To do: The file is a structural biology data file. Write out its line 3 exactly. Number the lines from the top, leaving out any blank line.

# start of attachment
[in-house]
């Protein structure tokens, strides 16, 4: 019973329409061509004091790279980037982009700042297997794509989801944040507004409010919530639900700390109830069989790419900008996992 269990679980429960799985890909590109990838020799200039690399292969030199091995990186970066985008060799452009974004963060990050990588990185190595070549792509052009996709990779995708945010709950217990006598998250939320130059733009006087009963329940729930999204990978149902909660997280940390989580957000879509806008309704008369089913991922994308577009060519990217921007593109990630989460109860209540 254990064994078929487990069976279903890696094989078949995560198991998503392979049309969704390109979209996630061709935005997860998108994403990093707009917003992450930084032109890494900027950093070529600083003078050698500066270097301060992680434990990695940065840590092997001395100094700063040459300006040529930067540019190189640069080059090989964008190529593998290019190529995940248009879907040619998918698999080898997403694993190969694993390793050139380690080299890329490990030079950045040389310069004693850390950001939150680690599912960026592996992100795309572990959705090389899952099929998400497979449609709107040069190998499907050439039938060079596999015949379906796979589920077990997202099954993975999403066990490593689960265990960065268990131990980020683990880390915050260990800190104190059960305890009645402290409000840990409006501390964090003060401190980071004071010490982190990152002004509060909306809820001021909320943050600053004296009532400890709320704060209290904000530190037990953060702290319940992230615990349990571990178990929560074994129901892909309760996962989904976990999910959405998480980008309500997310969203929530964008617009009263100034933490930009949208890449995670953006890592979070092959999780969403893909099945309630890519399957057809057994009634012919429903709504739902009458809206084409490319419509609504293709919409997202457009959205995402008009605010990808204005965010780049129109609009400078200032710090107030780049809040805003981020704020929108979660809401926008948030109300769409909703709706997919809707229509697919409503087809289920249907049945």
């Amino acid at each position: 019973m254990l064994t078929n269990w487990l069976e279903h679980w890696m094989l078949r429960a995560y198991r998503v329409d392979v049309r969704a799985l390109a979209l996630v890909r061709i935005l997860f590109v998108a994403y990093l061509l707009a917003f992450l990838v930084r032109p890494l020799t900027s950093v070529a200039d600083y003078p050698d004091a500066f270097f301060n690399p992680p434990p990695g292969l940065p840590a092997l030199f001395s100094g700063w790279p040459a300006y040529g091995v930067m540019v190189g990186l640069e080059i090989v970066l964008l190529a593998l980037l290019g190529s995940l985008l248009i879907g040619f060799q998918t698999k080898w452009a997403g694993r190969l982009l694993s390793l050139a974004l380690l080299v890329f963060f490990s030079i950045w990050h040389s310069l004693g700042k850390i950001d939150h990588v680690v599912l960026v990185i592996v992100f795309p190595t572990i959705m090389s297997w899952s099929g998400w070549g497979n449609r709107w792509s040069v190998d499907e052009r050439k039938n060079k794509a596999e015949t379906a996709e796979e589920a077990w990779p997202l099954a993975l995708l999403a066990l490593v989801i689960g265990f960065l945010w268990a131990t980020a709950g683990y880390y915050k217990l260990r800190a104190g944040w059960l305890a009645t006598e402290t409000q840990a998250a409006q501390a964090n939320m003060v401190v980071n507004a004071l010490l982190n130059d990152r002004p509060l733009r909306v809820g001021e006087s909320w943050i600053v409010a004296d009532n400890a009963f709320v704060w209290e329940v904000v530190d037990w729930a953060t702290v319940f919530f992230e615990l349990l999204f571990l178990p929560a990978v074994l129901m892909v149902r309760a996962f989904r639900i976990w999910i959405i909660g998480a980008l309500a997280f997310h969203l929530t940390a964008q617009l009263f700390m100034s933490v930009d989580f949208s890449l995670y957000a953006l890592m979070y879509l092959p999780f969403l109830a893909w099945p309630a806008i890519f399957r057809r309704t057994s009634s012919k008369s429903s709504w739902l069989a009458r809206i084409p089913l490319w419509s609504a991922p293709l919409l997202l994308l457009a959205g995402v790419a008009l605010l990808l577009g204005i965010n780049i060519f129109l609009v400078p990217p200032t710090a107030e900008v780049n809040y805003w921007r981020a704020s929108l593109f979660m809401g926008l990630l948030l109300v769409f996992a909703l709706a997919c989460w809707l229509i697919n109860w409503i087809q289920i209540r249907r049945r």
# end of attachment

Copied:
């Amino acid at each position: 019973m254990l064994t078929n269990w487990l069976e279903h679980w890696m094989l078949r429960a995560y198991r998503v329409d392979v049309r969704a799985l390109a979209l996630v890909r061709i935005l997860f590109v998108a994403y990093l061509l707009a917003f992450l990838v930084r032109p890494l020799t900027s950093v070529a200039d600083y003078p050698d004091a500066f270097f301060n690399p992680p434990p990695g292969l940065p840590a092997l030199f001395s100094g700063w790279p040459a300006y040529g091995v930067m540019v190189g990186l640069e080059i090989v970066l964008l190529a593998l980037l290019g190529s995940l985008l248009i879907g040619f060799q998918t698999k080898w452009a997403g694993r190969l982009l694993s390793l050139a974004l380690l080299v890329f963060f490990s030079i950045w990050h040389s310069l004693g700042k850390i950001d939150h990588v680690v599912l960026v990185i592996v992100f795309p190595t572990i959705m090389s297997w899952s099929g998400w070549g497979n449609r709107w792509s040069v190998d499907e052009r050439k039938n060079k794509a596999e015949t379906a996709e796979e589920a077990w990779p997202l099954a993975l995708l999403a066990l490593v989801i689960g265990f960065l945010w268990a131990t980020a709950g683990y880390y915050k217990l260990r800190a104190g944040w059960l305890a009645t006598e402290t409000q840990a998250a409006q501390a964090n939320m003060v401190v980071n507004a004071l010490l982190n130059d990152r002004p509060l733009r909306v809820g001021e006087s909320w943050i600053v409010a004296d009532n400890a009963f709320v704060w209290e329940v904000v530190d037990w729930a953060t702290v319940f919530f992230e615990l349990l999204f571990l178990p929560a990978v074994l129901m892909v149902r309760a996962f989904r639900i976990w999910i959405i909660g998480a980008l309500a997280f997310h969203l929530t940390a964008q617009l009263f700390m100034s933490v930009d989580f949208s890449l995670y957000a953006l890592m979070y879509l092959p999780f969403l109830a893909w099945p309630a806008i890519f399957r057809r309704t057994s009634s012919k008369s429903s709504w739902l069989a009458r809206i084409p089913l490319w419509s609504a991922p293709l919409l997202l994308l457009a959205g995402v790419a008009l605010l990808l577009g204005i965010n780049i060519f129109l609009v400078p990217p200032t710090a107030e900008v780049n809040y805003w921007r981020a704020s929108l593109f979660m809401g926008l990630l948030l109300v769409f996992a909703l709706a997919c989460w809707l229509i697919n109860w409503i087809q289920i209540r249907r049945r």